“The neighbors have sort of adopted the installation,” Albert said. “And that had not been planned. They decorate the tree branches with ghosts on Halloween and lights at Christmas.”
Public sculpture does more than animate a place. It brings people together. And that’s worth celebrating.
Six More Neighborhood Sculptures to Discover
The stunning corten steel and stainless steel sculpture, created by Dana Gingras, is both a subtle nod to the mining history of the Grove Park neighborhood and to the area’s forward progress.
Artist Charles Partin’s brick relief works serve as gateways for Charlotte’s Belmont community and speaks to the neighborhood’s textile mill history.
“Community Spring,” “Life” and “Origins”
The three pieces by the artist team of Laurel Holtzapple, Lauren Doran and Shaun Cassidy comprise the public artwork at Reid Park Neighborhood Park. “Community Spring,” comprised of three boulders and concrete seating, is inspired by the neighborhood’s spring, street patterns and quilting tradition. “Life” is inspired by the okra plants found in the gardens of early neighborhood residents. “Origins” honors neighborhood pioneers Amay James and Ross Reid.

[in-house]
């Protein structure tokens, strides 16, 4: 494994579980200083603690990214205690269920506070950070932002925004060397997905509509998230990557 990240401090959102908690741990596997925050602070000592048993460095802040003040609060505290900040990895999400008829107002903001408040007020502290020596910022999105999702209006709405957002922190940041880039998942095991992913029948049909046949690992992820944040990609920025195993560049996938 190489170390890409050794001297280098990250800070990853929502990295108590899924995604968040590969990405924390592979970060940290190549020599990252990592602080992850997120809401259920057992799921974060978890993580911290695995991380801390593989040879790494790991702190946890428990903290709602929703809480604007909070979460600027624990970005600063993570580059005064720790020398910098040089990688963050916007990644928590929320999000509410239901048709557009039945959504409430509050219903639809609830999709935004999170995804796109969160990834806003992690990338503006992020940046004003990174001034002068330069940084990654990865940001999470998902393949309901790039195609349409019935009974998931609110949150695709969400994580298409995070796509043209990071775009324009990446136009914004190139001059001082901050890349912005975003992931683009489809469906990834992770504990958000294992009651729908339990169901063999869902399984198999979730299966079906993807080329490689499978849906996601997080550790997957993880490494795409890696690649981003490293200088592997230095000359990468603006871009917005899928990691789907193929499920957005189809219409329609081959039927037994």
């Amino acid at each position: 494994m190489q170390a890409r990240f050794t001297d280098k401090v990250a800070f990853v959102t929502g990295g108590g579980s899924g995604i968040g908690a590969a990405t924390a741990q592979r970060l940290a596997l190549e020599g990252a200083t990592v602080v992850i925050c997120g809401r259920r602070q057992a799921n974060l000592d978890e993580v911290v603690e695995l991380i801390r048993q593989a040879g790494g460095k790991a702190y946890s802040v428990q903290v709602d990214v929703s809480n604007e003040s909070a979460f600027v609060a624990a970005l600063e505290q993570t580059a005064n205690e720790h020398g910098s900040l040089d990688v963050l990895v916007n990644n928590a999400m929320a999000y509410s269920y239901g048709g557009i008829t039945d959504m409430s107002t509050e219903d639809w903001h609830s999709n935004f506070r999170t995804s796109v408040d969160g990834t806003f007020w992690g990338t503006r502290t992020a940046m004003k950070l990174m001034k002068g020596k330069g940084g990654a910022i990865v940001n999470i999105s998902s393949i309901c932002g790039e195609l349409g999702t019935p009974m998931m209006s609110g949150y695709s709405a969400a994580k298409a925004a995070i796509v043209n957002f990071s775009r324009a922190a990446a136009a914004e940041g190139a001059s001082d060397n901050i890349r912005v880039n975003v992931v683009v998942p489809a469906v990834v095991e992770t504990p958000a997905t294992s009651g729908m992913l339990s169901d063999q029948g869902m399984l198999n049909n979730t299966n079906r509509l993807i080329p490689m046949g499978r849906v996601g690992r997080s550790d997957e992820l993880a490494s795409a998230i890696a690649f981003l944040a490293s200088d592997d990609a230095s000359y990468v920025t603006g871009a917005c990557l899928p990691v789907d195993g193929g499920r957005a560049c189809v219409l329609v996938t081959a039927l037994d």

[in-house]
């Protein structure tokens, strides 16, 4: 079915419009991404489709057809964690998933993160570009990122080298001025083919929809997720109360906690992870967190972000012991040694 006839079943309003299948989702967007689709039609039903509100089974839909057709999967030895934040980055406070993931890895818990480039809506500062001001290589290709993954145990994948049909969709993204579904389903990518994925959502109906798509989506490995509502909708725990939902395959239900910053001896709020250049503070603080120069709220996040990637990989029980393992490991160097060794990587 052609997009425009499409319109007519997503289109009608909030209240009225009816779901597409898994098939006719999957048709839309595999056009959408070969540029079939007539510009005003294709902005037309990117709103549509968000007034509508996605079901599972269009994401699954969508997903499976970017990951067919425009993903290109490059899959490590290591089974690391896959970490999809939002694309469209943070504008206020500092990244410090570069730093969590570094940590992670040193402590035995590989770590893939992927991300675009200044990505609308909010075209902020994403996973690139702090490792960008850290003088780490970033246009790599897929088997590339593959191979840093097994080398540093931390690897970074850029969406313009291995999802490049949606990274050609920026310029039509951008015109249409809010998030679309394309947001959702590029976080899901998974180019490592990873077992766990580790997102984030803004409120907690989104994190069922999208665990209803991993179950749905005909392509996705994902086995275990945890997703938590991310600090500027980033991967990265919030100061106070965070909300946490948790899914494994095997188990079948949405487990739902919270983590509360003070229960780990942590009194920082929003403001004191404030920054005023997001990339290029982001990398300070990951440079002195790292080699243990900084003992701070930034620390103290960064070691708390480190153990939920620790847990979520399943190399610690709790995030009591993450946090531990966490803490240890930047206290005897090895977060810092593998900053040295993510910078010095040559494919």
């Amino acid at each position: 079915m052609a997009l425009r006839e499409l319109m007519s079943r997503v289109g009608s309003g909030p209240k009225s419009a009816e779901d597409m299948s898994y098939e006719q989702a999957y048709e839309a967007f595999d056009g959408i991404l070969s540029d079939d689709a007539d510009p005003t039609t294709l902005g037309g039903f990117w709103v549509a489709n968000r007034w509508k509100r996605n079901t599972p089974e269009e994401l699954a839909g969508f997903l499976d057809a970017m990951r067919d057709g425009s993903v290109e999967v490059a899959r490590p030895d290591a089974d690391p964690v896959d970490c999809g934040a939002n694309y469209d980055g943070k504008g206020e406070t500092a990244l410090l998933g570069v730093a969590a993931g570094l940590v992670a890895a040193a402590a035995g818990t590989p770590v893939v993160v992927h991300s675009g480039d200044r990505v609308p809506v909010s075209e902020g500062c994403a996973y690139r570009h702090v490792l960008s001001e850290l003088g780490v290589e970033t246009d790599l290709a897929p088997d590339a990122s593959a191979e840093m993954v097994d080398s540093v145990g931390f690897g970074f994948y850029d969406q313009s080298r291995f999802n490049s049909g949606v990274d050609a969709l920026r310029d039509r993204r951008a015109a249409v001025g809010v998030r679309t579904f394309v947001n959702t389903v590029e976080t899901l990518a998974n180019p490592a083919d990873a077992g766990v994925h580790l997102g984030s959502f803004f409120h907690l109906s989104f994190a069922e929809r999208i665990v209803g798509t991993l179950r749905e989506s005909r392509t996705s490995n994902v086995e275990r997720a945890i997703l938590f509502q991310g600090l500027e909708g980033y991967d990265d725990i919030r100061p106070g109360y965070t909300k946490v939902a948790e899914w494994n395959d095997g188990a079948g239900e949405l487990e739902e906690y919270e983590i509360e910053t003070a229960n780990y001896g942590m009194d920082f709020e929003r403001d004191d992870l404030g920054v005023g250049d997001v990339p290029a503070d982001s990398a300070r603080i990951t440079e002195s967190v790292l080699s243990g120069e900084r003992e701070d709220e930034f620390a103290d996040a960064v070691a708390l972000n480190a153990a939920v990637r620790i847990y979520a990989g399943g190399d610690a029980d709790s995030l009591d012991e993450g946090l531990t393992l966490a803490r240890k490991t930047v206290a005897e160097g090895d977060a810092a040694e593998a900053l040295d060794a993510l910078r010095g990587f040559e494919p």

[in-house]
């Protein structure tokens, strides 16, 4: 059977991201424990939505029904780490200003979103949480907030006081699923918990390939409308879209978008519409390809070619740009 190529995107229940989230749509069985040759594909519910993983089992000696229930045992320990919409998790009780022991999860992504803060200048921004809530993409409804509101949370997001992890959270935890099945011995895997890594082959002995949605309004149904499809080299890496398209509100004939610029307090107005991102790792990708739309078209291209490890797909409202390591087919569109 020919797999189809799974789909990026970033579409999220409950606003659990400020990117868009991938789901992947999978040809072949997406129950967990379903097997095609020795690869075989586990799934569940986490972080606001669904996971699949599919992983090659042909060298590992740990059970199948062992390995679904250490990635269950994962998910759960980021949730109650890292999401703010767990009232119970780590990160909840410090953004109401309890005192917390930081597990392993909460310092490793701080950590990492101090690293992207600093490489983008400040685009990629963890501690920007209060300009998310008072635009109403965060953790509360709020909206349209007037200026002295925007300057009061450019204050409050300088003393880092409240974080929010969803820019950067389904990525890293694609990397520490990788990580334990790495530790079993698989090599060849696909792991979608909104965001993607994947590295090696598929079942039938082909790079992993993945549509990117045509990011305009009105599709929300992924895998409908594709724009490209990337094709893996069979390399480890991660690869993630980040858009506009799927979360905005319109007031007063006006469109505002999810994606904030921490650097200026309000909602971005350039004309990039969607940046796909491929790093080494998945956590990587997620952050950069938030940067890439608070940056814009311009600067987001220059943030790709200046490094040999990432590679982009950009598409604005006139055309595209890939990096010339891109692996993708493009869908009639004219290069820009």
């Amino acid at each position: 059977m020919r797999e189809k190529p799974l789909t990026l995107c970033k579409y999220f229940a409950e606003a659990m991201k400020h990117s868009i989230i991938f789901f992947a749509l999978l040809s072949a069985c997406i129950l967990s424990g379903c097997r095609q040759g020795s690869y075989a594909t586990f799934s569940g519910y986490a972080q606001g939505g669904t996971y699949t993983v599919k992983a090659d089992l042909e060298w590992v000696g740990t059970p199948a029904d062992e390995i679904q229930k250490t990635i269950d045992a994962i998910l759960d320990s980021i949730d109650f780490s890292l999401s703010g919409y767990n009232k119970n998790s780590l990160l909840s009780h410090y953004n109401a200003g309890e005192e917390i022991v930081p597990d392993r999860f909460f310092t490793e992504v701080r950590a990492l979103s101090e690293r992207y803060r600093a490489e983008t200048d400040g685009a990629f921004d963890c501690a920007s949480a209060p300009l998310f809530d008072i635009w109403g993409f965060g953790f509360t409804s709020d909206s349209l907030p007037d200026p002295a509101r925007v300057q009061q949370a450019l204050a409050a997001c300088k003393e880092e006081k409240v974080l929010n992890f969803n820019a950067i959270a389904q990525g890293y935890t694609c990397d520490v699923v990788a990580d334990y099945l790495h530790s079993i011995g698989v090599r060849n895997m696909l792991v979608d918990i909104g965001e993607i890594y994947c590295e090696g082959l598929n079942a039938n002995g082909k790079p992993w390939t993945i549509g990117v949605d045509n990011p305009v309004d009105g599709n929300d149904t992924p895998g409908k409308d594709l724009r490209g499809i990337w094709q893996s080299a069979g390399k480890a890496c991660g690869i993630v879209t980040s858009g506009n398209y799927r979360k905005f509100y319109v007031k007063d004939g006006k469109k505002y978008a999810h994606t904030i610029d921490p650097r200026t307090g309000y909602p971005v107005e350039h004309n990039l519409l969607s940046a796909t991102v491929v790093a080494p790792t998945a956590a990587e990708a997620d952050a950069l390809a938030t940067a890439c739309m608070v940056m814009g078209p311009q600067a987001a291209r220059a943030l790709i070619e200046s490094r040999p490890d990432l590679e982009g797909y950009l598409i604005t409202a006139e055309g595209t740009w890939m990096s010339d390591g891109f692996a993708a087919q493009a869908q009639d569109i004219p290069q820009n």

The sculpture, conceived by artist Leslie Scott and completed by community volunteers and an art team led by Lee Baumgarten, provides a gathering spot for MoRa community members at the corner of Conference Drive and Monroe Road in Charlotte.
“Love Motel for Insects”
Brandon Ballengee’s sculpture, in Charlotte’s Brightwalk neighborhood, is shaped after an Eastern Tiger Swallowtail butterfly.
The colorful, whimsical totem, by Paula Smith, tells the story of Charlotte’s Sedgefield neighborhood from the base up – from the early families that farmed the land and the first Charlotte Garden Club that originated in the community to the residents that live in the neighborhood today.